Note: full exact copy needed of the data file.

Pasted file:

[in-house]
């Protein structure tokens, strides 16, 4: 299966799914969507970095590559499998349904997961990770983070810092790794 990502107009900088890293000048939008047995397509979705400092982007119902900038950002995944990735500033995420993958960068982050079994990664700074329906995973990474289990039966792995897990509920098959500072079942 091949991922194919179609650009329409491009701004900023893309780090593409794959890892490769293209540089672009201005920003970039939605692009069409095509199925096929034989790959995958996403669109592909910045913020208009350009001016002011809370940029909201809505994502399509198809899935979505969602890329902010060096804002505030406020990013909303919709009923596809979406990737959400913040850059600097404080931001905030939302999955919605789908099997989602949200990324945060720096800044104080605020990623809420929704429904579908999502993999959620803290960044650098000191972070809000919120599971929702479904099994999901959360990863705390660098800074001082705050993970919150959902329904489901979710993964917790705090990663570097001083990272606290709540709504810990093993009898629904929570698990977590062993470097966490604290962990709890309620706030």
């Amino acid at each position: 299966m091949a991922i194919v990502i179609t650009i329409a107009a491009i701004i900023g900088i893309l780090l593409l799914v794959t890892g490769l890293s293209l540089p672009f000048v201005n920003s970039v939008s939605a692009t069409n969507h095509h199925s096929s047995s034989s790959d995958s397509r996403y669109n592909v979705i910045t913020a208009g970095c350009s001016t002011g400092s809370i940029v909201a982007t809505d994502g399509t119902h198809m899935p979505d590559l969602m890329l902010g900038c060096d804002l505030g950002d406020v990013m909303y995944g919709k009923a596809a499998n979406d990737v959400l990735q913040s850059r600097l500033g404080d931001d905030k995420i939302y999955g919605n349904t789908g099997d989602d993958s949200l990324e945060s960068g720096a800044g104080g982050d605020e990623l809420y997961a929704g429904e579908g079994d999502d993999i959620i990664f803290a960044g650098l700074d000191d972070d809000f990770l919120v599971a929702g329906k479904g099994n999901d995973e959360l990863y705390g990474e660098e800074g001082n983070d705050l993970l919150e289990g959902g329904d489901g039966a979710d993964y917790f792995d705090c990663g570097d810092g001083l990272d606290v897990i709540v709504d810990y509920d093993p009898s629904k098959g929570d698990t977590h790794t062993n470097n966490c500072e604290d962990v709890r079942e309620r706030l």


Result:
[in-house]
């Protein structure tokens, strides 16, 4: 299966799914969507970095590559499998349904997961990770983070810092790794 990502107009900088890293000048939008047995397509979705400092982007119902900038950002995944990735500033995420993958960068982050079994990664700074329906995973990474289990039966792995897990509920098959500072079942 091949991922194919179609650009329409491009701004900023893309780090593409794959890892490769293209540089672009201005920003970039939605692009069409095509199925096929034989790959995958996403669109592909910045913020208009350009001016002011809370940029909201809505994502399509198809899935979505969602890329902010060096804002505030406020990013909303919709009923596809979406990737959400913040850059600097404080931001905030939302999955919605789908099997989602949200990324945060720096800044104080605020990623809420929704429904579908999502993999959620803290960044650098000191972070809000919120599971929702479904099994999901959360990863705390660098800074001082705050993970919150959902329904489901979710993964917790705090990663570097001083990272606290709540709504810990093993009898629904929570698990977590062993470097966490604290962990709890309620706030």
């Amino acid at each position: 299966m091949a991922i194919v990502i179609t650009i329409a107009a491009i701004i900023g900088i893309l780090l593409l799914v794959t890892g490769l890293s293209l540089p672009f000048v201005n920003s970039v939008s939605a692009t069409n969507h095509h199925s096929s047995s034989s790959d995958s397509r996403y669109n592909v979705i910045t913020a208009g970095c350009s001016t002011g400092s809370i940029v909201a982007t809505d994502g399509t119902h198809m899935p979505d590559l969602m890329l902010g900038c060096d804002l505030g950002d406020v990013m909303y995944g919709k009923a596809a499998n979406d990737v959400l990735q913040s850059r600097l500033g404080d931001d905030k995420i939302y999955g919605n349904t789908g099997d989602d993958s949200l990324e945060s960068g720096a800044g104080g982050d605020e990623l809420y997961a929704g429904e579908g079994d999502d993999i959620i990664f803290a960044g650098l700074d000191d972070d809000f990770l919120v599971a929702g329906k479904g099994n999901d995973e959360l990863y705390g990474e660098e800074g001082n983070d705050l993970l919150e289990g959902g329904d489901g039966a979710d993964y917790f792995d705090c990663g570097d810092g001083l990272d606290v897990i709540v709504d810990y509920d093993p009898s629904k098959g929570d698990t977590h790794t062993n470097n966490c500072e604290d962990v709890r079942e309620r706030l």